With Team New Zealand’s victory at the America’s Cup edging ever closer, there could be no better time to be a New Zealander.
But Dean Barker and his crew - currently challenging Oracle for the 34th America’s Cup in San Francisco - are not the only iconic Kiwis grabbing the headlines.
It seems the excitement of the recent races may have had an effect on kiwi hatching season with the early arrival of the first rowi chick - the rarest kiwi in the world - at the West Coast Wildlife Centre at Franz Josef, in the South Island.
Weighing in at a mere 375gm the tiny kiwi has been gifted the name "Barker" after Team New Zealand’s prolific skipper.
There are less than 400 rowi kiwi left in the wild, making it the rarest species of New Zealand’s most famous icon.
The flightless bird is unique to the Okarito Kiwi Sanctuary near Franz Josef, in the South Westland of New Zealand, making the work the West Coast Wildlife Centre does, all that more special.
The precious "Barker" took 46.5 days to hatch and will now spend the first week getting used to an incubator before moving into a personalised brooder room where chicks spend 4 - 6 weeks before being introduced to life in the open.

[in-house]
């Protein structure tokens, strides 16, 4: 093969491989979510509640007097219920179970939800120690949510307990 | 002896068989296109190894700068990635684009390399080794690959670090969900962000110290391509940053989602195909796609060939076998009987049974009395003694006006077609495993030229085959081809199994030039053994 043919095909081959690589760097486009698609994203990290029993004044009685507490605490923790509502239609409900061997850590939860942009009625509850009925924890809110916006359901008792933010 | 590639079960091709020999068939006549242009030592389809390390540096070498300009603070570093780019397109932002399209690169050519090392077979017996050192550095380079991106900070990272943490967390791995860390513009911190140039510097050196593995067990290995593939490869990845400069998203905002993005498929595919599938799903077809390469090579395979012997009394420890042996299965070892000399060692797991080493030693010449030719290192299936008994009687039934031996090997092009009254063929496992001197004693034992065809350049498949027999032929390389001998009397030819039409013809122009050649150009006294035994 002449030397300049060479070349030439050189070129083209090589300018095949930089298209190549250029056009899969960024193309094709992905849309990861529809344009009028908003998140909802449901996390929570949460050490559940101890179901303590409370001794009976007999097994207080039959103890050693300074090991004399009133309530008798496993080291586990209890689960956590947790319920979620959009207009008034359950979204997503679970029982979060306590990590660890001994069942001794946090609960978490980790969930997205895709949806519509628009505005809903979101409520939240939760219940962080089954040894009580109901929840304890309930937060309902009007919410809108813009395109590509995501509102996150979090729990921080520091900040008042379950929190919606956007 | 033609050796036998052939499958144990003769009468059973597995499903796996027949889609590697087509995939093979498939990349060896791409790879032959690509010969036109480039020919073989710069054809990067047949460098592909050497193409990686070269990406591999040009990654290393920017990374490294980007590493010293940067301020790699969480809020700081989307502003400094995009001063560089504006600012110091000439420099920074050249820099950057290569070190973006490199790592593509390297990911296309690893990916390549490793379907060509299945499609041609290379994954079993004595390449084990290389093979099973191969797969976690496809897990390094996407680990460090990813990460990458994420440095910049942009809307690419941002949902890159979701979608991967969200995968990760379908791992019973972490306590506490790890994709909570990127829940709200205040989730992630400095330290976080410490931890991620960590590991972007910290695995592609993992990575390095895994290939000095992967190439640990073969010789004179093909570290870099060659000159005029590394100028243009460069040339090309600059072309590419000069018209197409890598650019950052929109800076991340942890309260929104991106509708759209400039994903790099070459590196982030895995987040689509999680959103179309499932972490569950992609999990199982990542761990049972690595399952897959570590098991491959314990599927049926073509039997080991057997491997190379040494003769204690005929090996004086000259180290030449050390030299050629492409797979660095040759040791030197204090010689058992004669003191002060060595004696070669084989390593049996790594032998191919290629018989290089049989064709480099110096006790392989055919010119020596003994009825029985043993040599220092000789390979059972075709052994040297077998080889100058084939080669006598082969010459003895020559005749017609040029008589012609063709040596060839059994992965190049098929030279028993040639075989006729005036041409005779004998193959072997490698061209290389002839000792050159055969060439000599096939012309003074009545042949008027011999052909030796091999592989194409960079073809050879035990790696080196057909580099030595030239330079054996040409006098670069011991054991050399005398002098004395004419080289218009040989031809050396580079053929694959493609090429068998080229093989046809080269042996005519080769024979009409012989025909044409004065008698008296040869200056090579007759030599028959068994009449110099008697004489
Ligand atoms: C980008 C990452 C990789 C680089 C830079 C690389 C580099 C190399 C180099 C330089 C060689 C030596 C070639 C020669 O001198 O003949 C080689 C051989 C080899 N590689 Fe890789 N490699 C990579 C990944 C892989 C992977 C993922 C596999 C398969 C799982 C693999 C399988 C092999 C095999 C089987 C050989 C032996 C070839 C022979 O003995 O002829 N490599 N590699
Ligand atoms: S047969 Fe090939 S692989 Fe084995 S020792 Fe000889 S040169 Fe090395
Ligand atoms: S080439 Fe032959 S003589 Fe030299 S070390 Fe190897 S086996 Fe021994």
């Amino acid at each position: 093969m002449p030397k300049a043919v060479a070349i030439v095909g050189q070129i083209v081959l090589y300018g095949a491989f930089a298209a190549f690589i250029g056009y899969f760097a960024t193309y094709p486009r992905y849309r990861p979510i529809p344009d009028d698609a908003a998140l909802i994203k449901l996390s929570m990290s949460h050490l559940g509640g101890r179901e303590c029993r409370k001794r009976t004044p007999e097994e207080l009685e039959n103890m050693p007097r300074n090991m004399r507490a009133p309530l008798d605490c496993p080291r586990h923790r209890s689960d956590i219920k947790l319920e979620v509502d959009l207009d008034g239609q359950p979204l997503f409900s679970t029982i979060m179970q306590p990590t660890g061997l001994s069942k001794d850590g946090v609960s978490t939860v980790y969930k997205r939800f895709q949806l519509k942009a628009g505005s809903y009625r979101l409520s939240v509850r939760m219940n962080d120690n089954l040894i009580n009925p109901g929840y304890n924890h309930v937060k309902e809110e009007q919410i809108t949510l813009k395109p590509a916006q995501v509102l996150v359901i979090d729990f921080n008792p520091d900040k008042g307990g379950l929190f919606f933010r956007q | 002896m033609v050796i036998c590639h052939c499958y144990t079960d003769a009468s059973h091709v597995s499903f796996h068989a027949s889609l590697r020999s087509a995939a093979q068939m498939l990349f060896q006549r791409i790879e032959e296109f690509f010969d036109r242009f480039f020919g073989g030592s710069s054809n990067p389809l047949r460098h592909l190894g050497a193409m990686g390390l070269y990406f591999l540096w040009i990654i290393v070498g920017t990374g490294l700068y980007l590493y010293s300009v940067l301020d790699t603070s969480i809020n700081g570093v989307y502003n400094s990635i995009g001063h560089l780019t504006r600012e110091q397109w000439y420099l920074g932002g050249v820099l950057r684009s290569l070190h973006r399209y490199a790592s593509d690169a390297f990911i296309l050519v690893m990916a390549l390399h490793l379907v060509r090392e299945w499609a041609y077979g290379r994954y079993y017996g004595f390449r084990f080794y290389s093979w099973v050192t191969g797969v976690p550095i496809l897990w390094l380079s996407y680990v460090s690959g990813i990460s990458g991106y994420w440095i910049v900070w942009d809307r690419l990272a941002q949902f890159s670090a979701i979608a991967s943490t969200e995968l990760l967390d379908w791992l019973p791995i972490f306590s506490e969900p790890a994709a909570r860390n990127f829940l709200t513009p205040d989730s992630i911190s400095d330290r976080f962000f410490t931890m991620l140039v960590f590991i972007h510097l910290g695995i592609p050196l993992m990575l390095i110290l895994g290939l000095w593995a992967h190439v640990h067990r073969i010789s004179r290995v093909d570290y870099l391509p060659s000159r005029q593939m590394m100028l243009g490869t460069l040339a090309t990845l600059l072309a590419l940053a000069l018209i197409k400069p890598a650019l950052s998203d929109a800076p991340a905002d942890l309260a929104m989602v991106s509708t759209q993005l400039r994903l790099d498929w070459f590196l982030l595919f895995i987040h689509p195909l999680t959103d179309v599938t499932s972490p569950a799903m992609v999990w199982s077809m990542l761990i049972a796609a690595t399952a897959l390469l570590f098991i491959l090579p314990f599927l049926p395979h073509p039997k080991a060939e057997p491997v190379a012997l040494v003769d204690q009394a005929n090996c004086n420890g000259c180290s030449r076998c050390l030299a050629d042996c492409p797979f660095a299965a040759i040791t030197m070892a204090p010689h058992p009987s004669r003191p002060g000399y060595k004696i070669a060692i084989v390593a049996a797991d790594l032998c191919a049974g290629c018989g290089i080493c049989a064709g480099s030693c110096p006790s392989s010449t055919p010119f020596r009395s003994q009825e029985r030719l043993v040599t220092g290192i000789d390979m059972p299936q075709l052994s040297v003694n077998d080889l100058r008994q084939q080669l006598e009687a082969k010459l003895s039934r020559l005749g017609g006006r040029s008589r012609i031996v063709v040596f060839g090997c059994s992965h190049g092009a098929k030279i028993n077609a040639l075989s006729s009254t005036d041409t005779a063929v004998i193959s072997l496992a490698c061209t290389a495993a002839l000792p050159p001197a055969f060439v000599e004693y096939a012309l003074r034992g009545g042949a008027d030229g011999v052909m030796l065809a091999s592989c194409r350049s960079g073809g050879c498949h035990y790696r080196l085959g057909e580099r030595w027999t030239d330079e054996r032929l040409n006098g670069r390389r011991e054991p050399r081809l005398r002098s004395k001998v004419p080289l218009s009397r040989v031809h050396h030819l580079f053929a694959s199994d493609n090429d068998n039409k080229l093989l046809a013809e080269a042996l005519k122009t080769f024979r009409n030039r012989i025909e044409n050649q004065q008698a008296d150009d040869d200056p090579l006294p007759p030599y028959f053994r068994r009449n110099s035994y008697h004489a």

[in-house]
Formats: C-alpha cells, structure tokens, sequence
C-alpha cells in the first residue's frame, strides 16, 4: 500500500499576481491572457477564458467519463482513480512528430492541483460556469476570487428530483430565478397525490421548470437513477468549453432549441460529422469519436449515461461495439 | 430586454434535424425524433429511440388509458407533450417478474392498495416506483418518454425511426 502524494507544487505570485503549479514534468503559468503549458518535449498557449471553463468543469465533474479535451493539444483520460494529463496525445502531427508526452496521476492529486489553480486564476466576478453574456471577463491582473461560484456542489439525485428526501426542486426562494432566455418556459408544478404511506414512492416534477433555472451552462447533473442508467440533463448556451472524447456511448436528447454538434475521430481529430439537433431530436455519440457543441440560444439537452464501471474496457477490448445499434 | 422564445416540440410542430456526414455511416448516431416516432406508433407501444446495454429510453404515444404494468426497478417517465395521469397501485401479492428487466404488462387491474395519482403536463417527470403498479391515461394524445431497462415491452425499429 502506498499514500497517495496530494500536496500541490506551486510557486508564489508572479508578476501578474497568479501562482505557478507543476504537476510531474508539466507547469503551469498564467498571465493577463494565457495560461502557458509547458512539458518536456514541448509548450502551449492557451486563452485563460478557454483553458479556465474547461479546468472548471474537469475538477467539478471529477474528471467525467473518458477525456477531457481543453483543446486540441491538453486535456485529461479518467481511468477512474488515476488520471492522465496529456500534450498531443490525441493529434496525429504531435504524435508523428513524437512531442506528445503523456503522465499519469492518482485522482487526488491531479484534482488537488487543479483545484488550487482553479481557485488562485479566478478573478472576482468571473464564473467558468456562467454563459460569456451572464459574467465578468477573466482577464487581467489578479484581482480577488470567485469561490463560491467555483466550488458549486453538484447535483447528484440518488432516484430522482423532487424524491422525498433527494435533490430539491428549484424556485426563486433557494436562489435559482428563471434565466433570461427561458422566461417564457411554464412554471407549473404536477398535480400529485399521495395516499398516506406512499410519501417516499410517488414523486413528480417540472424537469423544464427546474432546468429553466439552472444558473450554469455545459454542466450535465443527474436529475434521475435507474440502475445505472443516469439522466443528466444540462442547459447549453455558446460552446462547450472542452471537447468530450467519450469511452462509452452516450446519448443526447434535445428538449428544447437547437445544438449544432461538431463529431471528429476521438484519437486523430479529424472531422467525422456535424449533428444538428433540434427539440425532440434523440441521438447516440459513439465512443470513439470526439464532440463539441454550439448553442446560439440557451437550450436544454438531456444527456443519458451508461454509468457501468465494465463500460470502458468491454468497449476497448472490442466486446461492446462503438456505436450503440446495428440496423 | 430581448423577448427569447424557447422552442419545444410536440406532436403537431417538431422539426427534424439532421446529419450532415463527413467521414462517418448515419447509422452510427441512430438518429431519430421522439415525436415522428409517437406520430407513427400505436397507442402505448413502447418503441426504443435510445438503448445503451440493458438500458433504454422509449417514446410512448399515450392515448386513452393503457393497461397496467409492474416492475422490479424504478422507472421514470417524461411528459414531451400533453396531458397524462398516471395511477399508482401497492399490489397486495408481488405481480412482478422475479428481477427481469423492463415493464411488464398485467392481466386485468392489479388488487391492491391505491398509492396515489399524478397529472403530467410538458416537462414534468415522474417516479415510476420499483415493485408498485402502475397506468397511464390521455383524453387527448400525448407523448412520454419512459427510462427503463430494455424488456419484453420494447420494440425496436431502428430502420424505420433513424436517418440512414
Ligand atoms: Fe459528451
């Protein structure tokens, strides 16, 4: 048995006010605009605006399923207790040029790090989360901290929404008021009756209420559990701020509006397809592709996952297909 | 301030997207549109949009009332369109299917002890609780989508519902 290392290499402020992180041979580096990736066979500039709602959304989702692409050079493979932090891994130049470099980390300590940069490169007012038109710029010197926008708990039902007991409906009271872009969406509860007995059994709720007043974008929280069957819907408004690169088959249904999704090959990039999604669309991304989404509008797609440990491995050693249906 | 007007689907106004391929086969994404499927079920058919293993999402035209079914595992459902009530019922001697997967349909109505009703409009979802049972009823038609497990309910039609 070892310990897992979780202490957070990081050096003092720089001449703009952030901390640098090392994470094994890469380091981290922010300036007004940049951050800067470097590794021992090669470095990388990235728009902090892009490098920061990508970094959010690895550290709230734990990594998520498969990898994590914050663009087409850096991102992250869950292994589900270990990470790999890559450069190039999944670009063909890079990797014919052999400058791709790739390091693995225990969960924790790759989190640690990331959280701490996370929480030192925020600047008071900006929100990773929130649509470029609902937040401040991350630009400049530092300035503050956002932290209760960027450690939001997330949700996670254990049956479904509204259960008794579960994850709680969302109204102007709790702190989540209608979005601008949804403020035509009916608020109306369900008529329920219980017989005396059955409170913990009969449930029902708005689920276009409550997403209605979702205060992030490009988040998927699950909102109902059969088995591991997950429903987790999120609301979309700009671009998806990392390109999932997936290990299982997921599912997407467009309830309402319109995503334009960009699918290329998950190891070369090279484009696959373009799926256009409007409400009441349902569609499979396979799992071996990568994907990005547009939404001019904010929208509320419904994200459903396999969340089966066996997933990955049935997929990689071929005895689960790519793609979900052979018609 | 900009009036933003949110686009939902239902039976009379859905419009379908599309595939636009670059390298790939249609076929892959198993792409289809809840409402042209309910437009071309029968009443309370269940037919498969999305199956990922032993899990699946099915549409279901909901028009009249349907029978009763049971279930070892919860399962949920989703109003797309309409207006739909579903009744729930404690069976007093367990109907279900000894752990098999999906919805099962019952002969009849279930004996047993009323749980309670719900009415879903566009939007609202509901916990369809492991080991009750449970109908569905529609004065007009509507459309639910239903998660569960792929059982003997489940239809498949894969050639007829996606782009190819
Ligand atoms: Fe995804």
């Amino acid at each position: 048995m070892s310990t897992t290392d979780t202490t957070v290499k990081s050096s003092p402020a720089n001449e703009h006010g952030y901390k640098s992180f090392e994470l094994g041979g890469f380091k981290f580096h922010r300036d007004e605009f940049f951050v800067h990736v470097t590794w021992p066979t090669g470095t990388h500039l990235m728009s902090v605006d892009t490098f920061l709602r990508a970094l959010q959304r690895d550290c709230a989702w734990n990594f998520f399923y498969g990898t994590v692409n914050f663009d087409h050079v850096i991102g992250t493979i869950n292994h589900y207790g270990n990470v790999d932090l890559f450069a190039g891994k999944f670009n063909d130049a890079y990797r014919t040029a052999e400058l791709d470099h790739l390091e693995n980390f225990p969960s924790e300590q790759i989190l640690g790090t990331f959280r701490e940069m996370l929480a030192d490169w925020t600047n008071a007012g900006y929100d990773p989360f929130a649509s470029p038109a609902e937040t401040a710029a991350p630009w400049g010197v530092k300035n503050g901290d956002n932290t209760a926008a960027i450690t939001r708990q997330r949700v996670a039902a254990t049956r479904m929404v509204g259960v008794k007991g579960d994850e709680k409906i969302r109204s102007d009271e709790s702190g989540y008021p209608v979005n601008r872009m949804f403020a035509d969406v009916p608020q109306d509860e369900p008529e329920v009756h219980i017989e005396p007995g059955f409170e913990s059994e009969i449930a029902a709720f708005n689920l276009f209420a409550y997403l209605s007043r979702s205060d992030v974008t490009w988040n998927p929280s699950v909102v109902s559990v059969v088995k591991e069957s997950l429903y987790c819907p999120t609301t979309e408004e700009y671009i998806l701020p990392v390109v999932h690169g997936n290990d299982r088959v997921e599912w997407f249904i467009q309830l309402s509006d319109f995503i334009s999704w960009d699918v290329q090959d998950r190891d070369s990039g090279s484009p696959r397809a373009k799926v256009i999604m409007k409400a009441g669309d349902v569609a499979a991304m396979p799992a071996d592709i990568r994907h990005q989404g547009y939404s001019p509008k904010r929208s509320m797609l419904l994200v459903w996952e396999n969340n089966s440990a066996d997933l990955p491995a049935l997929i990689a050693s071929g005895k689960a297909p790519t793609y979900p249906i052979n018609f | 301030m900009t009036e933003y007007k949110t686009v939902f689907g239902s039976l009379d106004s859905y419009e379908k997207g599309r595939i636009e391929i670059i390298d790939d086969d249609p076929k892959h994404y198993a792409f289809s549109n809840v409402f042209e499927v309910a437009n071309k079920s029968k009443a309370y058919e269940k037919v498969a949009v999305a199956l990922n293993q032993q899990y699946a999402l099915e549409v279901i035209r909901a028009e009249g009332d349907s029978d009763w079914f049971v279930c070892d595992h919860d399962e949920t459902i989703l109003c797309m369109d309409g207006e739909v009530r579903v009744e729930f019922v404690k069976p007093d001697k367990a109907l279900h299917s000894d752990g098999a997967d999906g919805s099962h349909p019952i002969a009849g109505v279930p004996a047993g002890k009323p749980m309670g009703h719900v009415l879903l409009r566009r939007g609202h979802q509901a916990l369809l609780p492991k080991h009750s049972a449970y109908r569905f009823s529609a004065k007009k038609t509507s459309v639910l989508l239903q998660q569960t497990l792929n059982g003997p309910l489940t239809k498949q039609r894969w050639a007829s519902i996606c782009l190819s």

"It has been a really exciting start to the hatching season - 26 eggs [are] already incubating and we are expecting to successfully hatch up to 80 chicks this season alone," said kiwi ranger Kim.
West Coast Wildlife Centre
The West Coast Wildlife Centre is the largest kiwi hatching facility of its kind in the South Island and received high praise when it was judged by Lonely Planet as one of its top 12 favourite places to visit in New Zealand.
At the Centre visitors can go "behind the scenes" with a look at the kiwi hatching and rearing facilities. Visitors can also meet the dedicated team of kiwi rangers and see the world’s rarest kiwis, including the Haast tokoeka, up close in the nocturnal house and bush walkway.
Inside the all-weather facility visitors can also enjoy West Coast storytelling and interactive glacier displays.
Kiwis for Kiwi
Since opening in November 2010, the West Coast Wildlife Centre has released a total of 95 kiwis in partnership with the Department of Conservation (DOC) and "Kiwis for Kiwi" - The Kiwi Trust.
Numerous businesses, dedicated locals and visitors to New Zealand have supported the West Coast Wildlife Centre’s kiwi sponsorship programme, which helps the West Coast Wildlife Centre to fund purchasing kiwi food, incubation and brooder room equipment, veterinary products and build new facilities - all helping to preserve New Zealand’s iconic national treasure.
Bird conservation in New Zealand
Iconic New Zealand birds